Are Arctic and Antarctic Ice Correlated?

There may be a correlation between ice extent loss in the Arctic and ice extent gain in the Antarctic.

Arctic in red. Antarctic in green

Over the past decade, Antarctic ice reached record highs for the satellite period. The Arctic reached record lows for that same period. In order to show a possible correlation, I put the graphs through four steps. First is the overlay above.

Next comes a vertical flip across the x-axis.

Next step is to shift Antarctica left by six months, so that we are comparing NH winter to SH winter and NH summer to SH summer.

Final step is to shift Antarctica downward by 0.5 Mkm². This is done because the magnitude of ice loss in the Arctic has generally been greater than the magnitude of ice gain in the Antarctic.

Is it a perfect correlation? No. But there is something there worth investigating. Note that the record (low/high) peaks in both hemispheres between 2007 and 2008. The video below shows the whole process.

h/t to rbateman for the idea of merging the two graphs.

About stevengoddard

Just having fun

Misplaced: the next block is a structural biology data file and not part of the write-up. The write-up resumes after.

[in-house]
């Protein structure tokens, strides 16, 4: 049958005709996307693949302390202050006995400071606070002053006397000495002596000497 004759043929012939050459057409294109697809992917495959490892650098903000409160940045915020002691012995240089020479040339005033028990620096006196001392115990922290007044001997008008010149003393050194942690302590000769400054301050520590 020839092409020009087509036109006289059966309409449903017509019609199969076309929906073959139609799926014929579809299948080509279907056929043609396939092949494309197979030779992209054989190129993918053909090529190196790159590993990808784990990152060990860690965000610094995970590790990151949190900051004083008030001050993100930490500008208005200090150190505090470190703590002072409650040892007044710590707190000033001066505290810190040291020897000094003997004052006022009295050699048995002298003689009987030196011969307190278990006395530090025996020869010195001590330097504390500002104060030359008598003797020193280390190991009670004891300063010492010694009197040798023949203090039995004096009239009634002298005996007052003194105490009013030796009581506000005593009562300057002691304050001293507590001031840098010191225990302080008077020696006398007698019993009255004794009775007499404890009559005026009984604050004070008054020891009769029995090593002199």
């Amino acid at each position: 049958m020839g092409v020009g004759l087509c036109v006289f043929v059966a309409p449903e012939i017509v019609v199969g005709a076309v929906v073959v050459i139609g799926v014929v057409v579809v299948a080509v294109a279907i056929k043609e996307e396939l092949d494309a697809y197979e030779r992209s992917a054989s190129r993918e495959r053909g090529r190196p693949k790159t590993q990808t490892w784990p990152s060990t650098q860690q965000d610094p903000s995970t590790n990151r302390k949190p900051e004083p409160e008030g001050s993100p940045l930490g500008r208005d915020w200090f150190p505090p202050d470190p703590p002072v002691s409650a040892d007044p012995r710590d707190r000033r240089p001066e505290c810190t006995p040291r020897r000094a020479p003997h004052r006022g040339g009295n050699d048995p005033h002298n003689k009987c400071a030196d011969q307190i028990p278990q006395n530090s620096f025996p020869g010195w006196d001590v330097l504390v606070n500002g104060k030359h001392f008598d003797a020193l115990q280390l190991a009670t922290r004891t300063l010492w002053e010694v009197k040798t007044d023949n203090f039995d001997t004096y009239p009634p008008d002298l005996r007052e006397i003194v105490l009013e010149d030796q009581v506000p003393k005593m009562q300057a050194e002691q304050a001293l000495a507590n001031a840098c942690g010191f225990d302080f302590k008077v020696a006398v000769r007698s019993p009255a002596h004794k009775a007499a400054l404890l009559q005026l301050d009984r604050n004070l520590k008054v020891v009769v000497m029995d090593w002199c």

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11 Responses to Are Arctic and Antarctic Ice Correlated?

  1. LetsGoViking says:

    Steve,
    not intending to poke at you, and I understand changing the magnitude, but doesn’t that somewhat automatically move towards a correlation? Statistically impaired here!

    Thanks,
    Dan

  2. etudiant says:

    The Cryosphere Today website includes a global sea ice graph which has boringly remained at the 30 year average, +/- 2 mm sq km. It has been very reassuring to look at when hearing about unprecedented global climate change.

  3. Amino says:

    It just can’t be a coincidence: trend of increase in the Antarctic and trend decrease in the Arctic. And it looks like they have reversed in the last 2 years. Do the graphs match up perfectly? As was pointed out, they don’t But if you could understand all the characteristics of ocean current patterns, wind patterns, jet streams, etc., you’d see why the little variations are caused.

    Because of land being at the south Pole ice loss is different there than at the North Pole. It more variable at the North Pole. Overall trend is important though. And the data shows a correlation in overall trend. It would be nice to have a satellite data set that is 1000 years long instead of 30. The Vikings should have sent one up there. 😉

  4. baffled24 says:

    Related? No! Antarctic sea ice, spreading? What about volume? This is a red herring.

  5. AndyW says:

    They don’t correlate at the moment.

    Also, what happens if you change the anaomaly graph to a percentage of total for each Pole?

    Andy

  6. Dr T G Watkins says:

    Svensmark noted the N/S polar cycle and suggested a possible mechanism in his book ‘The Chilling Stars’.

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